Data Warehousing Appliances – Concept and Benefits

Data warehouse appliance consists of an integrated set of servers, storage, operating system, DBMS and software specifically pre-installed and pre-optimized for data warehousing (DW). Alternatively, the term can also apply to similar software-only system — purportedly very easy to install on specific recommended hardware configurations. DW appliances provide solutions for the mid-to-large volume data warehouse market, offering low-cost performance most commonly on data volumes in the terabyte to petabyte range. (Ref:Wikipedia) Data warehouse appliances are expandable, affordable and uniquely suited to the ever-growing needs of users, providing orders of magnitude performance improvements in terms of speed and sophistication of data analysis.

The current BI infrastructure is a patchwork of hardware, software and storage that is growing ever more complex. In the absence of significant architectural improvements, the traditional answer to the growing BI problem is to continue to add more hardware. This basic patchwork paradigm has not changed during the past 10 years. These types of systems require data and user applications to be continuously tuned and optimized. Terabyte-scale databases that continue to grow steadily put tremendous strain on these systems. Even in cases where the user base and data set are relatively stable, current BI systems often fail to meet their basic goal of delivering vital business information in order to make timely decisions. From an administration standpoint, this current patchwork of solutions is extremely difficult and time-consuming to manage and maintain. From the business-user point of view, it is frustrating and does not provide the agility and performance the users are looking for. These strains occur because vendors have upgraded these systems incrementally over the years rather than change the underlying architecture to address the unique requirements of today’s terabyte-scale databases.

Importance of Data warehousing Appliances .The data warehouse appliance is designed specifically for the streaming workload of BI and is built using commodity components. It architecturally integrates hardware, DBMS and storage into one opaque device and combines the best elements of SMP and massively parallel processing approaches into one that allows a query to be processed in the most optimized way possible. A data warehouse appliance is architected to remove all the bottlenecks to data flow so that the only remaining limit is the disk speed – a data-flow architecture where data moves at streaming speeds. Through standard interfaces, a data warehouse appliance is fully compatible with existing BI applications, tools and data. It has an extremely low total cost of ownership and is very simple to use.

The benefits: More reporting and analytical capabilities If a data warehouse appliance executes queries, it should be able to handle a bigger query workload, which means more queries, and more complex queries. Unplanned queries might even become an option. In addition, those queries that were once forbidden (too much resource consumption), can now be executed. This means that the organization can run more reports, it can do more complex data analysis, it can work with bigger datasets, and it can analyze more detailed data. In short, a data warehouse appliance offers more reporting and analytical capabilities, and that might improve the quality of the decision-making process.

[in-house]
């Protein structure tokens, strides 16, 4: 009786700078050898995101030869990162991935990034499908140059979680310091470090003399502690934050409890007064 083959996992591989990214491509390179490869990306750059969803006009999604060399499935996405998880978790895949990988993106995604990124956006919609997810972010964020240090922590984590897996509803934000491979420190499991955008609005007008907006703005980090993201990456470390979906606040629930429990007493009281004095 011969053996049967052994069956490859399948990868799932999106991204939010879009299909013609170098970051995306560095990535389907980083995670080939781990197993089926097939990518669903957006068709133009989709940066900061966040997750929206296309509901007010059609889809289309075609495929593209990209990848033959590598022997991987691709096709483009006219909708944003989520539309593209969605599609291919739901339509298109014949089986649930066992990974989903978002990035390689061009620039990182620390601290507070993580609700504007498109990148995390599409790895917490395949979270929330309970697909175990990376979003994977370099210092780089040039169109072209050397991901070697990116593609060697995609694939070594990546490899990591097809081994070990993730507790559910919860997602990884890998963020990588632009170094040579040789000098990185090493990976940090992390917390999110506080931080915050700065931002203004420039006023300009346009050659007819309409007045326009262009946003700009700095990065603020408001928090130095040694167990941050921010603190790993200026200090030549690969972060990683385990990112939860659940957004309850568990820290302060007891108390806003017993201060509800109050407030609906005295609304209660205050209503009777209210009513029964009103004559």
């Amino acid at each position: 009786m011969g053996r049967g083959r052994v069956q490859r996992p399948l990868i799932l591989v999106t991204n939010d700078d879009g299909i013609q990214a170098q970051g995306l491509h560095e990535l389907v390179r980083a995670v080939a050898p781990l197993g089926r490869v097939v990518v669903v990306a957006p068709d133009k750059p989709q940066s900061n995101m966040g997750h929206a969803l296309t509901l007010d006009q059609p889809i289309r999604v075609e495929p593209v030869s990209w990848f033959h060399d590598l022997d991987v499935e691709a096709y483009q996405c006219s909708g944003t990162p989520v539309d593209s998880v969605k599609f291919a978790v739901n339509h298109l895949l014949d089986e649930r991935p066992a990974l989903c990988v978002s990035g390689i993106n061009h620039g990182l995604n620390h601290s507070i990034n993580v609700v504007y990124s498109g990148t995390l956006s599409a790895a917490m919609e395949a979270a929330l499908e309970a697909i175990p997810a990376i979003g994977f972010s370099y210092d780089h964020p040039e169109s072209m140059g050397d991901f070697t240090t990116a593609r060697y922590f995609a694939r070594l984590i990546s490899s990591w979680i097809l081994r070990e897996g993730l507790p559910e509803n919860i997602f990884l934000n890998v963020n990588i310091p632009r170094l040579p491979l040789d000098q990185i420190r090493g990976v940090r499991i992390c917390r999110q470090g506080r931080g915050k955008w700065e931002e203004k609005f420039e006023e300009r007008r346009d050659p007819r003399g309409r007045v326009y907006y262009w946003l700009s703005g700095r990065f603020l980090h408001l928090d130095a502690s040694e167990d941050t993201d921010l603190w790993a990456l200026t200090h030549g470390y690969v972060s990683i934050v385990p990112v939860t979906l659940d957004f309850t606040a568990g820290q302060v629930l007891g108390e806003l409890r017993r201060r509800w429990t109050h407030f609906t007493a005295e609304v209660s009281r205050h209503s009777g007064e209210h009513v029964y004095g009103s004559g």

Cost reductions: A data warehouse appliance requires a minimal amount of tuning and optimization of the server, of the database server, and of the database design. The data warehouse appliance should be able to run most queries very fast. In fact, this is what a number of organizations experienced when they migrated their data warehouses, implemented with a classic database server that they had been optimizing for years, to a data warehouse appliance. Most of them experienced a performance improvement without any tuning and optimization.

Less time has to be spent on tuning and optimization of the server, the database server, and the database design. The value of this should not be underestimated. A classic database server requires a lot of optimization and tuning before an acceptable performance is achieved. It has to be invested a lot of time spent on discussing where to create indexes, how to partition tables, what the values of the tablespaces parameter should be, how to set the bufferpool parameters, and so on. And don’t forget all those hours discussing whether to denormalize the tables, or change from a star to snowflake design or vice versaSo, the data warehouse appliance could reduce costs considerably. And these costs can seriously outweigh the costs of buying a data warehouse appliance.

Flexibility: An additional advantage is that if less tuning and optimization is needed, it will be easier to implement new user requests. With other database servers, a new query might lead to quite a number of technical changes, such as creating and dropping indexes, repartitioning tables, changing bufferpool parameters, and so on.

The success of decision making in a company relies on business intelligence. BI, in turn, relies on the underlying database architecture. Current database architectures are patchwork systems, built in pieces and not optimized for delivering timely results. The maturity and stability of the relational database, paired with the power of commodity components, allows for a breaking down of the database system. A new generation of data warehouse appliances holds promise for companies that depend on business intelligence.

References : Advantages of DWA ,Rick van der Lans, BeyeNetWork

Teradata documentation,

TwinFin Netezza documentation

Article by Foster D Hinshaw, Information Management Magazine Sept 2004


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